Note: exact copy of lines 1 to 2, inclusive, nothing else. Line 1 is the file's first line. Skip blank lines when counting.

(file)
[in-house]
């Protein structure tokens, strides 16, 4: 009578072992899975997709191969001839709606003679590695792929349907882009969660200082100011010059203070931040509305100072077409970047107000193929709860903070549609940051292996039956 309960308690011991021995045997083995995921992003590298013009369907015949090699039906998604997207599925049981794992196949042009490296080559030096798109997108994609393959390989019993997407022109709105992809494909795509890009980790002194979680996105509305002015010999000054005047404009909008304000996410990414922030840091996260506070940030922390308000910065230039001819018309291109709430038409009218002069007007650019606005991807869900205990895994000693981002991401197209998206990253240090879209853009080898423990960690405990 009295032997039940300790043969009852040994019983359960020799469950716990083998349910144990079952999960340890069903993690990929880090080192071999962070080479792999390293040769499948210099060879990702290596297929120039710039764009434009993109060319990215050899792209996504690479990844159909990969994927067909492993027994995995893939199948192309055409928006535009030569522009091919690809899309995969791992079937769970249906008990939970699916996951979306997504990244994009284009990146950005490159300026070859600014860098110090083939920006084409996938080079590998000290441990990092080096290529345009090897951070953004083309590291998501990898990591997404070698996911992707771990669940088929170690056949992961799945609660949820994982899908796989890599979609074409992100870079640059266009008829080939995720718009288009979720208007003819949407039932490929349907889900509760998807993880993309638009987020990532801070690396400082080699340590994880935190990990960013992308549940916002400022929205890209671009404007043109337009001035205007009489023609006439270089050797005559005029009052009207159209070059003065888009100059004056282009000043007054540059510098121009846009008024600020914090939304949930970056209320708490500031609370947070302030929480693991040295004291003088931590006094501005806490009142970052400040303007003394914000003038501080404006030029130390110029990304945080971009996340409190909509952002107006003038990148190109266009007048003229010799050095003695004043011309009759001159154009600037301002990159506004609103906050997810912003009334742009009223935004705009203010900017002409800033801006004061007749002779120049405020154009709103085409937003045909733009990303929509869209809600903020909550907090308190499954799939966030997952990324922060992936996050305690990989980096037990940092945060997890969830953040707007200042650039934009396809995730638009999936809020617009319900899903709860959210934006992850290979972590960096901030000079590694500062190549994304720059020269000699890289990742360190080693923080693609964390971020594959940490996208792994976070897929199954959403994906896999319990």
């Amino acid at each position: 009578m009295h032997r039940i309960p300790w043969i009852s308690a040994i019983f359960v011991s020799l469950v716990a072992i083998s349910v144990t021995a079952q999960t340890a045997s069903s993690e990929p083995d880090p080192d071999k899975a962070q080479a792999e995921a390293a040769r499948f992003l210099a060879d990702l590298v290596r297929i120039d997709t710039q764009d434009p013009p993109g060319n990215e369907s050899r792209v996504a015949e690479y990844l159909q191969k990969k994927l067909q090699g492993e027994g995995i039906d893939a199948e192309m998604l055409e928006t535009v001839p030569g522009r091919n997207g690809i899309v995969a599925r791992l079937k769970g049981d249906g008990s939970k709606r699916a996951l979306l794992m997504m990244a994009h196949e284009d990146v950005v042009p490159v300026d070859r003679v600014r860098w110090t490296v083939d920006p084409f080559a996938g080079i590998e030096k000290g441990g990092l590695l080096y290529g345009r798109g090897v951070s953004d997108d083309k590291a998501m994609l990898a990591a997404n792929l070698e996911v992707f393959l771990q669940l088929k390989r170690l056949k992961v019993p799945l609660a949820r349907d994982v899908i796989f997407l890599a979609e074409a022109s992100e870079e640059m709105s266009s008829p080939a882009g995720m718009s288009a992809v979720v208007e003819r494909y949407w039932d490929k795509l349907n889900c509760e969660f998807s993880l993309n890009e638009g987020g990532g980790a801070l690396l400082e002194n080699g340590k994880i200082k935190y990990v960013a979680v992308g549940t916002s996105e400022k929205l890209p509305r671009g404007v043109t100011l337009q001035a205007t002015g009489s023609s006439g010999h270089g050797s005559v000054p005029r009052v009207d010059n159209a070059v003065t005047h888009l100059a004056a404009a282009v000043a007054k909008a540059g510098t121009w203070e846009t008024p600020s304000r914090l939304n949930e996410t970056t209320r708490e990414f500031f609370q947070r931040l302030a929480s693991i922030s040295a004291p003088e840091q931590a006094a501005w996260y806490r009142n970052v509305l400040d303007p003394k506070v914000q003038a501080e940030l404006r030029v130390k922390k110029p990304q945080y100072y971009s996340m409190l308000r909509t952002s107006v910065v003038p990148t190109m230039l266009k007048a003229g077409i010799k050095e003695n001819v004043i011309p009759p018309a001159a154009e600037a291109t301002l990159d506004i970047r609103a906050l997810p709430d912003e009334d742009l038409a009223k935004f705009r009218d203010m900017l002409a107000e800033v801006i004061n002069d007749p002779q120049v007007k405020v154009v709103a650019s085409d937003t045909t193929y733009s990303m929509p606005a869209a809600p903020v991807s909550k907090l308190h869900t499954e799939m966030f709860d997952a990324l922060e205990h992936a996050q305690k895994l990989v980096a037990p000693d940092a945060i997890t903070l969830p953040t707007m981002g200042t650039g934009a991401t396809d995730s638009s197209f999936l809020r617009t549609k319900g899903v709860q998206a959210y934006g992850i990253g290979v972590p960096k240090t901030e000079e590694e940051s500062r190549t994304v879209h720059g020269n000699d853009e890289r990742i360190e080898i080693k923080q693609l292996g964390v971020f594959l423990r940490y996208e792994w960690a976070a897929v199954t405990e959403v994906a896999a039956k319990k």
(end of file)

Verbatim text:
[in-house]
């Protein structure tokens, strides 16, 4: 009578072992899975997709191969001839709606003679590695792929349907882009969660200082100011010059203070931040509305100072077409970047107000193929709860903070549609940051292996039956 309960308690011991021995045997083995995921992003590298013009369907015949090699039906998604997207599925049981794992196949042009490296080559030096798109997108994609393959390989019993997407022109709105992809494909795509890009980790002194979680996105509305002015010999000054005047404009909008304000996410990414922030840091996260506070940030922390308000910065230039001819018309291109709430038409009218002069007007650019606005991807869900205990895994000693981002991401197209998206990253240090879209853009080898423990960690405990 009295032997039940300790043969009852040994019983359960020799469950716990083998349910144990079952999960340890069903993690990929880090080192071999962070080479792999390293040769499948210099060879990702290596297929120039710039764009434009993109060319990215050899792209996504690479990844159909990969994927067909492993027994995995893939199948192309055409928006535009030569522009091919690809899309995969791992079937769970249906008990939970699916996951979306997504990244994009284009990146950005490159300026070859600014860098110090083939920006084409996938080079590998000290441990990092080096290529345009090897951070953004083309590291998501990898990591997404070698996911992707771990669940088929170690056949992961799945609660949820994982899908796989890599979609074409992100870079640059266009008829080939995720718009288009979720208007003819949407039932490929349907889900509760998807993880993309638009987020990532801070690396400082080699340590994880935190990990960013992308549940916002400022929205890209671009404007043109337009001035205007009489023609006439270089050797005559005029009052009207159209070059003065888009100059004056282009000043007054540059510098121009846009008024600020914090939304949930970056209320708490500031609370947070302030929480693991040295004291003088931590006094501005806490009142970052400040303007003394914000003038501080404006030029130390110029990304945080971009996340409190909509952002107006003038990148190109266009007048003229010799050095003695004043011309009759001159154009600037301002990159506004609103906050997810912003009334742009009223935004705009203010900017002409800033801006004061007749002779120049405020154009709103085409937003045909733009990303929509869209809600903020909550907090308190499954799939966030997952990324922060992936996050305690990989980096037990940092945060997890969830953040707007200042650039934009396809995730638009999936809020617009319900899903709860959210934006992850290979972590960096901030000079590694500062190549994304720059020269000699890289990742360190080693923080693609964390971020594959940490996208792994976070897929199954959403994906896999319990």